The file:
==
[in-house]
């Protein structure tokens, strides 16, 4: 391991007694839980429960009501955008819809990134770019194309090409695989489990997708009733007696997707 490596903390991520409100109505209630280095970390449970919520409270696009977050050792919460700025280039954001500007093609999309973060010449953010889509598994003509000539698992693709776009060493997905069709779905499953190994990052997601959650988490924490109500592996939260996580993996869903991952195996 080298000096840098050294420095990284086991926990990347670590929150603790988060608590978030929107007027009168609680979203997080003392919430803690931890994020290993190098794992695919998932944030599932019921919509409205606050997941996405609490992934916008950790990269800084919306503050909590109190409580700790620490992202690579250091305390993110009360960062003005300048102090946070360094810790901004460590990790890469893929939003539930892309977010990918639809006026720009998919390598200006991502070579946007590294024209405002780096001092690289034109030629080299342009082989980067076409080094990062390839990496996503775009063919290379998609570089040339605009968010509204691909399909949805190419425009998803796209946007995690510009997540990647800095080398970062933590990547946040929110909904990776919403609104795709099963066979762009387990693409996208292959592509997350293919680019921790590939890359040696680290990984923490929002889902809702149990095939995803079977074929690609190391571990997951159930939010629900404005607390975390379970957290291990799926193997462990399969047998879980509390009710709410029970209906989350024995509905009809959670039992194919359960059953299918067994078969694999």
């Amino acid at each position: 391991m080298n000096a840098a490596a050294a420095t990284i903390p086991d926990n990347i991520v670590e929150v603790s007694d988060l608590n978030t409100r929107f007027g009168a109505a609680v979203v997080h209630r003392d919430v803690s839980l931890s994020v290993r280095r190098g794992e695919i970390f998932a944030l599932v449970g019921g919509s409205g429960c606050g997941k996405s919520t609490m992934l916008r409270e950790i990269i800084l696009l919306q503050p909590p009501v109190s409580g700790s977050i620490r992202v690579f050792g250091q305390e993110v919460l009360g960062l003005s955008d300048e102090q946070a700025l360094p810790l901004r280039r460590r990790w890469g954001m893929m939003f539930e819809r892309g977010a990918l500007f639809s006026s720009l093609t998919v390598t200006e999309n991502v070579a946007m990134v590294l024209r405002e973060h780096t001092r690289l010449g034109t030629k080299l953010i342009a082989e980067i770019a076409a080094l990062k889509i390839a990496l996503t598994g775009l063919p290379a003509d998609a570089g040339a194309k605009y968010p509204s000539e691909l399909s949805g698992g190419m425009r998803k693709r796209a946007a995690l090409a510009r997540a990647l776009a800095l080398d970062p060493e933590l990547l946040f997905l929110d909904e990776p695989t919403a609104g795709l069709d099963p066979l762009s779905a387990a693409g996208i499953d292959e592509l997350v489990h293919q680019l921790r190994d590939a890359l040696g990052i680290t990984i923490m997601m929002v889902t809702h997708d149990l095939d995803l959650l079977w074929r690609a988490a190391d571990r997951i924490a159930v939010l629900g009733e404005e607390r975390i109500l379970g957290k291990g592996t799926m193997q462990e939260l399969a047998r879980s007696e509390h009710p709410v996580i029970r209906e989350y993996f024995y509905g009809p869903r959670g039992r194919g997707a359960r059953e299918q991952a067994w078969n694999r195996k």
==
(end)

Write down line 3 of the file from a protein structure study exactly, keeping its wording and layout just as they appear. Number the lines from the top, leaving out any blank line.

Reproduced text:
């Amino acid at each position: 391991m080298n000096a840098a490596a050294a420095t990284i903390p086991d926990n990347i991520v670590e929150v603790s007694d988060l608590n978030t409100r929107f007027g009168a109505a609680v979203v997080h209630r003392d919430v803690s839980l931890s994020v290993r280095r190098g794992e695919i970390f998932a944030l599932v449970g019921g919509s409205g429960c606050g997941k996405s919520t609490m992934l916008r409270e950790i990269i800084l696009l919306q503050p909590p009501v109190s409580g700790s977050i620490r992202v690579f050792g250091q305390e993110v919460l009360g960062l003005s955008d300048e102090q946070a700025l360094p810790l901004r280039r460590r990790w890469g954001m893929m939003f539930e819809r892309g977010a990918l500007f639809s006026s720009l093609t998919v390598t200006e999309n991502v070579a946007m990134v590294l024209r405002e973060h780096t001092r690289l010449g034109t030629k080299l953010i342009a082989e980067i770019a076409a080094l990062k889509i390839a990496l996503t598994g775009l063919p290379a003509d998609a570089g040339a194309k605009y968010p509204s000539e691909l399909s949805g698992g190419m425009r998803k693709r796209a946007a995690l090409a510009r997540a990647l776009a800095l080398d970062p060493e933590l990547l946040f997905l929110d909904e990776p695989t919403a609104g795709l069709d099963p066979l762009s779905a387990a693409g996208i499953d292959e592509l997350v489990h293919q680019l921790r190994d590939a890359l040696g990052i680290t990984i923490m997601m929002v889902t809702h997708d149990l095939d995803l959650l079977w074929r690609a988490a190391d571990r997951i924490a159930v939010l629900g009733e404005e607390r975390i109500l379970g957290k291990g592996t799926m193997q462990e939260l399969a047998r879980s007696e509390h009710p709410v996580i029970r209906e989350y993996f024995y509905g009809p869903r959670g039992r194919g997707a359960r059953e299918q991952a067994w078969n694999r195996k």